Commentary: The economic burden of pneumonia, diarrhea, and measles is significant for households in Uganda
Policy makers call for action to fight disease
By Dagna Constenla, Elizabeth Ekirapa Kiracho, and Gatien de Broucker
The Decade of Vaccine Economics (DOVE) study has revealed significant household costs associated with childhood diseases and policy makers are taking notice.
“Clearly, pneumonia, diarrhea, and measles present a real health and economic burden in Uganda,” said Dr. Charles Olaro, Director Clinical and Community Services at the Ministry of Health.
“Too many children are debilitated or die from these serious diseases, yet they are preventable by vaccines,” said Dr. Olaro. “Our new research proves that we need to improve our strategies to fight these childhood diseases,” he said about the findings from the fourth part of the study, DOVE IV.
Dr. Olaro spoke at a seminar in Kampala earlier this month that brought together 50 local stakeholders, experts, and decision makers. The seminar and the three others that followed in Jinja, Gula, and Mbarara districts provided forums for discussing opportunities to prevent childhood diseases such as allocating more resources.
To make a case for resource allocation in countries like Uganda, it’s imperative to understand the economic impact of pneumonia, diarrhea and measles, three common and severe illnesses among infants and young children. DOVE IV, which is wrapping up in Bangladesh and Uganda, was the first-ever cost-of-illness study to estimate the economic burden of pneumonia, diarrhea and measles from the household and societal perspectives in Uganda.
Healthcare facility managers and practitioners at the DOVE dissemination seminar in Mbarara district, Uganda
What are the costs of common childhood diseases in Uganda?
What is clear from our research is that pneumonia, diarrhea, and measles have significant costs for households, who were estimated to spend out-of-pocket over 65,000 Ugandan shillings (about US$20) on average to treat one inpatient case in a private for-profit facility and 12,000 shillings (US$4) in a private not-for-profit facility.
These estimates include direct medical costs, out-of-pocket expenses, and indirect costs such as productivity losses, based on observed practice. Hospital care costs made up the biggest proportion of the total costs of pneumonia, diarrhea, and measles but loss of productivity contributed substantially to the total cost for pneumonia, diarrhea, and measles. We determined the amount of out-of-pocket spending, such as on transportation and over-the counter medication, based on caregiver interviews. A final analysis that includes the societal perspective is forthcoming.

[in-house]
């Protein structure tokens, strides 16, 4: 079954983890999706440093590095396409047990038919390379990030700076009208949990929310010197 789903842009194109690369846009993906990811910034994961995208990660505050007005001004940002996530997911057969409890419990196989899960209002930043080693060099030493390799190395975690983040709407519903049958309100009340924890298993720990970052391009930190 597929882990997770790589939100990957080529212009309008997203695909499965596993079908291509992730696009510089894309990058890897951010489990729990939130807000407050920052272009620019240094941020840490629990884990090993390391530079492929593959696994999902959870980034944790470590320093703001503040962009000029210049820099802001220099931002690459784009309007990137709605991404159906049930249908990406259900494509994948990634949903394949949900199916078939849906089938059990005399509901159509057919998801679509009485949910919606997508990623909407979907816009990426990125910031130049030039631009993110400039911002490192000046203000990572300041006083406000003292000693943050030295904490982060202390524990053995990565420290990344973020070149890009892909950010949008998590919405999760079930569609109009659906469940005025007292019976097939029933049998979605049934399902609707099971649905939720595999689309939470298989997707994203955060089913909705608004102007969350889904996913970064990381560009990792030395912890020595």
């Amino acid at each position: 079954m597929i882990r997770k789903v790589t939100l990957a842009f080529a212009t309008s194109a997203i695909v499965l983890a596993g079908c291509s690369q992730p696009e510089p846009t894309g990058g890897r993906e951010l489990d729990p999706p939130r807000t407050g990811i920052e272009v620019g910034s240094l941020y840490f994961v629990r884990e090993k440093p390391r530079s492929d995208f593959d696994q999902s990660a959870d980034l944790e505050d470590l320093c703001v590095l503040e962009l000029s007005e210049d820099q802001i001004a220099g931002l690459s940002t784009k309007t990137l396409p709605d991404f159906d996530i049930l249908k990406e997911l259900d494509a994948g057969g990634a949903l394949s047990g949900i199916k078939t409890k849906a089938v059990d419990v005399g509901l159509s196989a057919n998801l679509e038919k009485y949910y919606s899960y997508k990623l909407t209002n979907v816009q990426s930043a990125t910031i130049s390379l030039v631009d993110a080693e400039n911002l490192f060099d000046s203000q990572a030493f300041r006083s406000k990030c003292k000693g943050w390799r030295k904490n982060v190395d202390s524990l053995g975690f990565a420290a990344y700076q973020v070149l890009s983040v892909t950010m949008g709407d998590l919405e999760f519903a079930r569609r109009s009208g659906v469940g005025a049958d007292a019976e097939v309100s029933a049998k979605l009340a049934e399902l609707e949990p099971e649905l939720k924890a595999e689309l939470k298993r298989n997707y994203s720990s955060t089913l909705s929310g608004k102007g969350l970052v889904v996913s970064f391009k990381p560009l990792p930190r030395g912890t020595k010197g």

Public health costs associated with the management of childhood diseases often go under-reported and underestimated in the literature, but they provide critical evidence for decision makers. Cost-of-illness studies aid in the policy making process in several ways:
- These studies help estimate the true economic burden of common childhood diseases.
- Since some illness can be prevented by vaccines, cost-of-illness results provide inputs into future health economic studies that evaluate the economic value of vaccination programs.
- These results help stimulate greater interest in the economic implications of using vaccines.
- They also help determine the funding required for new vaccine introduction and aid in overall strategic planning for vaccine introduction.
Findings of this study underscore the importance of pneumonia, diarrhea, and measles in Uganda. Future research should focus on a more detailed investigation of long-term costs of these childhood diseases.
Feedback from health workers: #COI studies give important insights into planning for health care at both household level and health facility level.thus diseases can be managed better and accelerate towards #UHC. thank you #DOVEIV pic.twitter.com/kxldQVOXq4
— SSEBAGEREKA ANTHONY (@ssebagereka) December 11, 2018
Feedback from health workers: #COI studies give important insights into planning for health care at both household level and health facility level.thus diseases can be managed better and accelerate towards #UHC. thank you #DOVEIV
These results also help us better understand the complexities and challenges of conducting cost-of-illness studies in resource-constrained settings and pave the way for further research, creativity, and innovation in the public health community. Detailed final results will be available soon.
Snapshots of the seminars held in the districts are shared on Twitter with #DOVEIV and #DOVE4.
— Gatien de Broucker (@g_debroucker) September 5, 2017
Getting medical care can drive people into poverty 💊💸, but how do you measure this risk? We look at Catastrophic Health Expenditures. Learn this & more in this month's #DOVEIV newsletter in #Uganda 🇺🇬 >> https://t.co/RJOVoX217E << @IVACtweets @MakHPPM @JohnsHopkinsIH pic.twitter.com/8Td7wM1hFA
— Gatien de Broucker (@g_debroucker) July 25, 2018
Decade of Vaccine Economics shares their 2018 study updates in the latest newsletter – just in time for #WIW2018! In the newsletter you will find a new blog on DoVE, an announcement of 3 new partnerships, and data collection updates. Check it out: https://t.co/DvqCoiLF4Y #DOVEIV pic.twitter.com/gIbDRTrp52
— International Vaccine Access Center at JHSPH (@IVACtweets) April 26, 2018
The same study is being conducted as part of DOVE IV in Bangladesh by IVAC and the International Centre for Diarrhoeal Disease Research, Bangladesh (icddr,b).